Section 405(g) of Title 42 of the United States Code authorizes judicial review of the Commissioner's denial of social security benefits. Mastro v. Apfel , 270 F.3d 171, 176 (4th Cir. 2001). This court limits its review to a determination of whether substantial evidence exists to support the Commissioner's conclusion that Perdue failed to demonstrate that he was disabled under the Act. "Substantial evidence is such relevant evidence as a reasonable mind might accept as adequate to support a conclusion; it consists of more than a mere scintilla of evidence but may be somewhat less than a preponderance." Craig v. Chater , 76 F.3d 585, 589 (4th Cir. 1996) (internal citations omitted). The final decision of the Commissioner will be affirmed where substantial evidence supports the decision. Hays v. Sullivan , 907 F.2d 1453, 1456 (4th Cir. 1990).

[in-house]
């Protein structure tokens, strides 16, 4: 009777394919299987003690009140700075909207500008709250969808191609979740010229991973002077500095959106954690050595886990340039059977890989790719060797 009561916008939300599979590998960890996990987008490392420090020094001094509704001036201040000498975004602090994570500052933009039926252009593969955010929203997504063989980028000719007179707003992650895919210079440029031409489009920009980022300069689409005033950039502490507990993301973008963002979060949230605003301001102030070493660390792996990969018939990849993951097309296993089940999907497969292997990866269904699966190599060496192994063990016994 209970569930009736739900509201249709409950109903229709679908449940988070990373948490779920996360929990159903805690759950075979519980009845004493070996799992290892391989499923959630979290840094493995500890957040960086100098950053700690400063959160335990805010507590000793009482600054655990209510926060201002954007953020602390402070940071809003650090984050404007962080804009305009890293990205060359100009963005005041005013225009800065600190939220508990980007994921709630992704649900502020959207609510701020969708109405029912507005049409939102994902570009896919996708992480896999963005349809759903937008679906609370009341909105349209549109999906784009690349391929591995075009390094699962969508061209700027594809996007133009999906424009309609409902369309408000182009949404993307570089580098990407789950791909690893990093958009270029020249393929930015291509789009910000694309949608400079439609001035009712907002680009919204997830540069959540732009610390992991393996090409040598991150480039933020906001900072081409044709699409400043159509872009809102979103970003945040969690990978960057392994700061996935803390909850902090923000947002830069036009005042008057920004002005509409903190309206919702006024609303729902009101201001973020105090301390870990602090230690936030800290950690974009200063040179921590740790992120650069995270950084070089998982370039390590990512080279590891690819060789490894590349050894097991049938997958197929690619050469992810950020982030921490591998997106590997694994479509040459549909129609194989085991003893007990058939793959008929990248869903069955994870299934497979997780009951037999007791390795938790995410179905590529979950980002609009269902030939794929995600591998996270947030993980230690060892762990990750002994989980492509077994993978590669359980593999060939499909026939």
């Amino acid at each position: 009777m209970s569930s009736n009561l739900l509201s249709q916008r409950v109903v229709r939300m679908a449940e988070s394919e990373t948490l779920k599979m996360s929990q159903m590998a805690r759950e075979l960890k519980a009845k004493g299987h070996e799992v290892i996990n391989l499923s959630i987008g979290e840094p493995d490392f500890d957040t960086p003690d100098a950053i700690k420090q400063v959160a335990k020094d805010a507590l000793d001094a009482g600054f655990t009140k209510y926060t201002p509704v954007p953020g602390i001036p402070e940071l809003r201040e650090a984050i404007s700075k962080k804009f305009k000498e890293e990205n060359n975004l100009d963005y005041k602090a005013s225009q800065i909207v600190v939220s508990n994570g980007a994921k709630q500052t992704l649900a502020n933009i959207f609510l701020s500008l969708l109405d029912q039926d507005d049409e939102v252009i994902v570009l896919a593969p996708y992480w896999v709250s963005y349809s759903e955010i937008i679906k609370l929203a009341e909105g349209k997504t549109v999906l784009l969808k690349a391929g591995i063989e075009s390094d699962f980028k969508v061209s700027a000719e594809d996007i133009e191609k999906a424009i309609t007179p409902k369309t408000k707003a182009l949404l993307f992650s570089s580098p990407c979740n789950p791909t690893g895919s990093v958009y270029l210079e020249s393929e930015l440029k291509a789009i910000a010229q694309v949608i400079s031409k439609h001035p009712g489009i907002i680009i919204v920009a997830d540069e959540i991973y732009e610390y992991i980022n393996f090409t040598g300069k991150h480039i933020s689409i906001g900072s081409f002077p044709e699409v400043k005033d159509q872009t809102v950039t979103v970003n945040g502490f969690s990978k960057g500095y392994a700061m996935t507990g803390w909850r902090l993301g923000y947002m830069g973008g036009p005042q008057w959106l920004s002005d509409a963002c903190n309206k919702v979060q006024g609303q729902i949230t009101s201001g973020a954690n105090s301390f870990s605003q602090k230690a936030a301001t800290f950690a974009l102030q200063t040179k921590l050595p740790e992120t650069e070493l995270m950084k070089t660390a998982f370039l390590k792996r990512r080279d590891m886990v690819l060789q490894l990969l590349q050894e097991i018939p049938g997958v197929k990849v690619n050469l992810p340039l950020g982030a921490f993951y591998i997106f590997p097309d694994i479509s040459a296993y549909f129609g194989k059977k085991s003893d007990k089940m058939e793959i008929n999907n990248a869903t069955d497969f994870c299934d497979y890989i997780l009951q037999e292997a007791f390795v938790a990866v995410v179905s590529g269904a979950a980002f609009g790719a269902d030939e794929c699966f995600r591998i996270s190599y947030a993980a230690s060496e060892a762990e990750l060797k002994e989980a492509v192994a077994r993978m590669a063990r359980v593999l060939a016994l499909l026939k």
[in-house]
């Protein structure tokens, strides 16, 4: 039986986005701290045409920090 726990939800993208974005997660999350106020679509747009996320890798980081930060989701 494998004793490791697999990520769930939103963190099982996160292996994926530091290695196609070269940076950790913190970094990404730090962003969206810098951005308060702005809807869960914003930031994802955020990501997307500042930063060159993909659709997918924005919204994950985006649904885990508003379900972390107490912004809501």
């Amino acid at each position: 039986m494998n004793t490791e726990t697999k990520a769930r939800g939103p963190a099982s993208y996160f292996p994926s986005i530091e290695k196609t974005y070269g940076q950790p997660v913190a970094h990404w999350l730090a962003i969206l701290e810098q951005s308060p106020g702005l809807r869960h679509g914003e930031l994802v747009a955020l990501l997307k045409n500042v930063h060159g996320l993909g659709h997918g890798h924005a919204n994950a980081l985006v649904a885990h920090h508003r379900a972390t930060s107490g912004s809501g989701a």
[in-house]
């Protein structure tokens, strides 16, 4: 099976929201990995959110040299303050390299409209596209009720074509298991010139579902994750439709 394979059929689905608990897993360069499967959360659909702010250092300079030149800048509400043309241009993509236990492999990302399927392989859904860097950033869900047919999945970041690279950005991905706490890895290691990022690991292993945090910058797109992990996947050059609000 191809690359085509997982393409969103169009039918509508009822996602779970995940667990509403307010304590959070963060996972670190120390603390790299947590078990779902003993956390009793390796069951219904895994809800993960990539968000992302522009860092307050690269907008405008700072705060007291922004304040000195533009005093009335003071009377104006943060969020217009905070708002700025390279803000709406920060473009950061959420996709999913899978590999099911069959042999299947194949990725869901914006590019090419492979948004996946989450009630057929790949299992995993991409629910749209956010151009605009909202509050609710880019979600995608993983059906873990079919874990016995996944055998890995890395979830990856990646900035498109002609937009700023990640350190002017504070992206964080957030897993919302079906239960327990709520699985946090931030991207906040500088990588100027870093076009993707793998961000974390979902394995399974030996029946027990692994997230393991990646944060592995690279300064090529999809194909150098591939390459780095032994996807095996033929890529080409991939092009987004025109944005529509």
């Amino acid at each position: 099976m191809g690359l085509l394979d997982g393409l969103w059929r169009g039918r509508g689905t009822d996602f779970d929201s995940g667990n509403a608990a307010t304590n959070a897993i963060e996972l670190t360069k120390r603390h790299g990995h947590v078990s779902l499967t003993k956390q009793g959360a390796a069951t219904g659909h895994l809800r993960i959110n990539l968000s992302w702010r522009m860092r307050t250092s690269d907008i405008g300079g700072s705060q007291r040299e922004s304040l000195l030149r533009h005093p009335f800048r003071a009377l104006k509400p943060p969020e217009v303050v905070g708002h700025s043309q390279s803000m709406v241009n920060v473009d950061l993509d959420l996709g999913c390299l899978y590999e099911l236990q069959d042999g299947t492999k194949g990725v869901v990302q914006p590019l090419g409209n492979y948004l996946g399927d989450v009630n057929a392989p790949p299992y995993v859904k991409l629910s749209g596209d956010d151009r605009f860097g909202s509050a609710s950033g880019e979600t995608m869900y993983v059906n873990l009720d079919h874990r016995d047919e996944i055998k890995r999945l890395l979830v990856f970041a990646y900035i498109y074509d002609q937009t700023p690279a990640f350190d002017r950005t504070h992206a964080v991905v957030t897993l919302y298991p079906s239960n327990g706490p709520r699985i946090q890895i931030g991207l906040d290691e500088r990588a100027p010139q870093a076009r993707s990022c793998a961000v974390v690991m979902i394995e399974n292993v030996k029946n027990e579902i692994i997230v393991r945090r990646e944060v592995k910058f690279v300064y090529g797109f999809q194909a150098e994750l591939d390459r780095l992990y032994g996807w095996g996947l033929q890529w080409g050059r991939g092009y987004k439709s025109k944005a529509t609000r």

Perdue bears the burden of proving that he is disabled within the meaning of the Act. English v. Shalala , 10 F.3d 1080, 1082 (4th Cir. 1993) (citing 42 U.S.C. § 423(d)(5)). The Act defines "disability" as the "inability to engage in any substantial gainful activity by reason of any medically determinable physical or mental impairment, which can be expected to result in death or which has lasted or can be expected to last for a continuous period of not less than 12 months." 42 U.S.C. § 423(d)(1)(A). Disability under the Act requires showing more than the fact that the claimant suffers from an impairment which affects his ability to perform daily activities or certain forms of work. Rather, a claimant must show that his impairments prevent engaging in any and all forms of substantial gainful employment given the claimant's age, education, and work experience. See 42 U.S.C. § 423(d)(2). The Commissioner uses a five-step process to evaluate a disability claim. Walls v. Barnhart , 296 F.3d 287, 290 (4th Cir. 2002). The Commissioner asks, in sequence, whether the claimant: (1) is working; (2) has a severe impairment; (3) has an impairment that meets or equals the requirements of a listed impairment;[2] (4) can return to his past relevant work; and if not, (5) whether he can perform other work. Johnson v. Barnhart , 434 F.3d 650, 654 n.1 (4th Cir. 2005) (per curiam) (citing 20 C.F.R. § 404.1520); Heckler v. Campbell , 461 U.S. 458, 460-62 (1983). The inquiry ceases if the Commissioner finds the claimant disabled at any step of the process. 20 C.F.R. § 404.1520(a)(4). The claimant bears the burden of proof at steps one through four to establish a prima facie case for disability. The burden shifts to the Commissioner at the fifth step to establish that the claimant maintains the residual functional capacity ("RFC"), considering the claimant's age, education, work experience, and impairments, to perform available alternative work in the local and national economies. 42 U.S.C. § 423(d)(2)(A); Taylor v. Weinberger , 512 F.2d 664, 666 (4th Cir. 1975).